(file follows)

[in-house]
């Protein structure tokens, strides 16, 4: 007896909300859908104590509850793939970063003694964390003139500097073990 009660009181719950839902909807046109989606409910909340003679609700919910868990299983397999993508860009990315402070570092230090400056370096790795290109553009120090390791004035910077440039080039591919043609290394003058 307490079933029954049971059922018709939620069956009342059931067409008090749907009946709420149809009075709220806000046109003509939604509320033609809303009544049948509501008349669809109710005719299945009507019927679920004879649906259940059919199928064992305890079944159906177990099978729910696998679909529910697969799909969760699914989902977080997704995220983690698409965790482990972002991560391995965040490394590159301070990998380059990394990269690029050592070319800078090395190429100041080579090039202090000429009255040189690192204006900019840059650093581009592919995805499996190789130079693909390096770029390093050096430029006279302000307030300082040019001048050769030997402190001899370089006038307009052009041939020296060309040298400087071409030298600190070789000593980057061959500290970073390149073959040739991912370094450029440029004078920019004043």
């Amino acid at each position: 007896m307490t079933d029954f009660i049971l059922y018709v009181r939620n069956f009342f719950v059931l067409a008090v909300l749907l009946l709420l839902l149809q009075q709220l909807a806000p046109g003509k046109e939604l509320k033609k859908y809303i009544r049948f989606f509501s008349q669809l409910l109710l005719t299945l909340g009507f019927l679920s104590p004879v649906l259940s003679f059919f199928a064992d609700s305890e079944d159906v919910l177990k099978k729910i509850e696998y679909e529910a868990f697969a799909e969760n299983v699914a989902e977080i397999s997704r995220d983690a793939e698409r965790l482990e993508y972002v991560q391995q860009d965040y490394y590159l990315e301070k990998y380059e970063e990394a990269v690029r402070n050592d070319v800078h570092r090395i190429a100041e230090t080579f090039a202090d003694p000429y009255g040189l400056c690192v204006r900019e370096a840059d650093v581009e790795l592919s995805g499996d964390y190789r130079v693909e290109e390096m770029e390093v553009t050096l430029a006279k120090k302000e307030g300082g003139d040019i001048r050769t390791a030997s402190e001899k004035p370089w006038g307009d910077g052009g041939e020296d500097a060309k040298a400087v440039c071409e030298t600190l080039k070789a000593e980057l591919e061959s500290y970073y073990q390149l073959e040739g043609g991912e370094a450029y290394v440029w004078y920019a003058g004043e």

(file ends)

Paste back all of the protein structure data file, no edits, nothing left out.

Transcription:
[in-house]
């Protein structure tokens, strides 16, 4: 007896909300859908104590509850793939970063003694964390003139500097073990 009660009181719950839902909807046109989606409910909340003679609700919910868990299983397999993508860009990315402070570092230090400056370096790795290109553009120090390791004035910077440039080039591919043609290394003058 307490079933029954049971059922018709939620069956009342059931067409008090749907009946709420149809009075709220806000046109003509939604509320033609809303009544049948509501008349669809109710005719299945009507019927679920004879649906259940059919199928064992305890079944159906177990099978729910696998679909529910697969799909969760699914989902977080997704995220983690698409965790482990972002991560391995965040490394590159301070990998380059990394990269690029050592070319800078090395190429100041080579090039202090000429009255040189690192204006900019840059650093581009592919995805499996190789130079693909390096770029390093050096430029006279302000307030300082040019001048050769030997402190001899370089006038307009052009041939020296060309040298400087071409030298600190070789000593980057061959500290970073390149073959040739991912370094450029440029004078920019004043």
């Amino acid at each position: 007896m307490t079933d029954f009660i049971l059922y018709v009181r939620n069956f009342f719950v059931l067409a008090v909300l749907l009946l709420l839902l149809q009075q709220l909807a806000p046109g003509k046109e939604l509320k033609k859908y809303i009544r049948f989606f509501s008349q669809l409910l109710l005719t299945l909340g009507f019927l679920s104590p004879v649906l259940s003679f059919f199928a064992d609700s305890e079944d159906v919910l177990k099978k729910i509850e696998y679909e529910a868990f697969a799909e969760n299983v699914a989902e977080i397999s997704r995220d983690a793939e698409r965790l482990e993508y972002v991560q391995q860009d965040y490394y590159l990315e301070k990998y380059e970063e990394a990269v690029r402070n050592d070319v800078h570092r090395i190429a100041e230090t080579f090039a202090d003694p000429y009255g040189l400056c690192v204006r900019e370096a840059d650093v581009e790795l592919s995805g499996d964390y190789r130079v693909e290109e390096m770029e390093v553009t050096l430029a006279k120090k302000e307030g300082g003139d040019i001048r050769t390791a030997s402190e001899k004035p370089w006038g307009d910077g052009g041939e020296d500097a060309k040298a400087v440039c071409e030298t600190l080039k070789a000593e980057l591919e061959s500290y970073y073990q390149l073959e040739g043609g991912e370094a450029y290394v440029w004078y920019a003058g004043e």